Category Archives: Family Stories

The Story of Anje Jans

The year is 1745.

Jean Jacques Rousseau is 33 years old, Voltaire is 51, Carl Linnaeus 38 and Benjamin Franklin 39.  The author of Gulliver’s travels, Jonathan Swift died.  In England king George II ruled. Bonnie Prince Charley came to Scotland to claim the English throne, but was defeated at Culloden the year after. In France king Louis XV sat on the throne, in Austria empress Maria Theresia and in Germany the philosopher-king Fredrick II.  In the United Dutch Republics the people called for a prince of Orange-Nassau, who was invited to become the ‘stadtholder’ under the name of Willem IV in 1747. Continue reading

Coming to America–54 years later

The first of October 1953 we set foot on American soil. Gosh it was hot. It was 95 degrees in the shade and, of course, we had on our fall clothes as it had started getting cooler in the Netherlands and there was an 11 day trip on the Atlantic Ocean to deal with.  Dad and I slept in the hold in what looked like a barracks on bunks that were stacked 2 or three high. Mom and Etty had a litle room on one of the lower decks. The room was just large enough for mom’s bed and a trundle bed for Etty.

Our last meal was the morning of the 1st when we ate breakfast on board the SS Sibajak (the boat we arrived on). Mom, with a lot of foresight, grabbed a few apples and bananas that she hid in her purse. We were not allowed to take food off of the ship. The ship had docked in Hoboken, NJ. The men on the ship helped the ship’s crew unload some of the crates with belongings as there was a dock strike. I remember seeing several crates floating in the harbor. Lucklily, ours were not among them. We had 2 crates that were a little larger than the foot lockers that were used in the service. As a matter of fact one of the crates was a foot locker that my grandfather and dad both used in the Dutch military. I still have that footlocker.

We were processed off of the ship by customs agents and Immigration. Once off of the ship, there were folks from the Ditch Immigrant Society that assisted us to make sure that we got on the proper bus to take us to Grand Central station in New York City.  Once at the station we had to wait until it was time to get on our train. What a mess. Luckily, the Dutch Immigrant Society was there again to assist. We got on the train and departed New York City at 6 pm.  We traveled coach of course.  All the tickets werre purchased ahead of time as when we got to the U.S. Dad had a dollar in his pocket.  We shared some of the fruit that mom had stashed and tried to sleep as we would not get to Kalamazoo, Michigan for quite a few hours. It would take until 10 am the next morning.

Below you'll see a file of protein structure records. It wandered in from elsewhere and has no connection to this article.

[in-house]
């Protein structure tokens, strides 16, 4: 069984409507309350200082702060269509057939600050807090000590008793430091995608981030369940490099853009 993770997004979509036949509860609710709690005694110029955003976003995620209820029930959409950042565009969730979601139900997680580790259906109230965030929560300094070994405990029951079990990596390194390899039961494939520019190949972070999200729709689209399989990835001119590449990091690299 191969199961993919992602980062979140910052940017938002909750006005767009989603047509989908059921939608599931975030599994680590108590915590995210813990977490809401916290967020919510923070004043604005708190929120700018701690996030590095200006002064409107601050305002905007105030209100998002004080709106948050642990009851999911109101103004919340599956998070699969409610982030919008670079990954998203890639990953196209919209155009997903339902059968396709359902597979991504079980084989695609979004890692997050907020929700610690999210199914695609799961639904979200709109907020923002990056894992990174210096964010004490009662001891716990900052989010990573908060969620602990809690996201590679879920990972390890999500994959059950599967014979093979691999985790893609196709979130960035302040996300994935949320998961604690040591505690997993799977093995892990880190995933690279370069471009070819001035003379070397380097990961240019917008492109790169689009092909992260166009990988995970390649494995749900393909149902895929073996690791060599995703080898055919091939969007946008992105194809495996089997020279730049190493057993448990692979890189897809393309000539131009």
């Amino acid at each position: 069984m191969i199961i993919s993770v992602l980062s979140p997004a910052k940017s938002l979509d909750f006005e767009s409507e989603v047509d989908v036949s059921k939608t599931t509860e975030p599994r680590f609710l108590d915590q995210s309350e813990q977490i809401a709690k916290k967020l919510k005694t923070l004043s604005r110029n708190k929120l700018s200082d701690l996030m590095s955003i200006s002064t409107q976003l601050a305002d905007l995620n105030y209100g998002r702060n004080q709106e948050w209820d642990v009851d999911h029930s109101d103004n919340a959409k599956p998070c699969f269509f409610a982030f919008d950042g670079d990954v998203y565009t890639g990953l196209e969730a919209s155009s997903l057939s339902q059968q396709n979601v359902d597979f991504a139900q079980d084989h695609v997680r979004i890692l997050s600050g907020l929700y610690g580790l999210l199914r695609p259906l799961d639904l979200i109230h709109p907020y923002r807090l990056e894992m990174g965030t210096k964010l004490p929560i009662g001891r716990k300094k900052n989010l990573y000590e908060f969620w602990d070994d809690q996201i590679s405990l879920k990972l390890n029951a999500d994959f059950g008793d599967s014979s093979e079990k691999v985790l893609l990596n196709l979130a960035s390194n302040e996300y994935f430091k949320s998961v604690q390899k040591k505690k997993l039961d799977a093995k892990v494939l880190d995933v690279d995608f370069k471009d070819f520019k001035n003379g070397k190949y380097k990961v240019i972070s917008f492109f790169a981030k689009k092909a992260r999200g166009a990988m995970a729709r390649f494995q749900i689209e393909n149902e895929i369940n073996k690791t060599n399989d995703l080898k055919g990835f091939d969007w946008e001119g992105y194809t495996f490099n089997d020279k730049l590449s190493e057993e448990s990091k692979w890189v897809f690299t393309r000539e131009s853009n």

My mother’s sister, Grace (Grietje) and her husband Bill (Willem) met us at the train station in Kalamazoo.  We were promptly initiated to a hamburger and soda pop before we made the 30 mile trip by car in Uncle Bill’s 1948 Kaiser to Decatur where Uncle Bill and Aunt Grace had a farm.

Sinterklaas memories from Eltje and Geesjen Doddema

If you remember I had mentioned that I had emailed several relatives about their Sinterklaas memories ie. what made it important to them. Geesjen Doddema responded with this and I’ll just paste the whole email here:

Hello Bernard,

Sinterklaas was: 1 week before the big day we were allowed to put a shoe next to the stove, just before we went to bed. In the shoe, we put something for the (grey) horse of Sinterklaas, for example an apple, or a carrot, or a head of curly kail. And ofcourse the horse got some water in a bowl. Then you had to sing a nice Sinterklaas-song and go to bed, without the usual complaining or dawdling.

Sinterklaas was riding on his horse over the rooftops, and Zwarte Piet climbed down the chimney to put something in your shoe, and take the food for the horse. The next morning you found something in your shoe, a little chocolate animal, or a small present. And you had to be on your best behaviour all the time, because Zwarte Piet was listening through the chimney wther you were a nice boy or girl. Worst case scenario (according to the grown ups) was: if you behaved badly, Zwarte Piet would put you in his bag, and take you away from your parents, onto the steamship to Spain.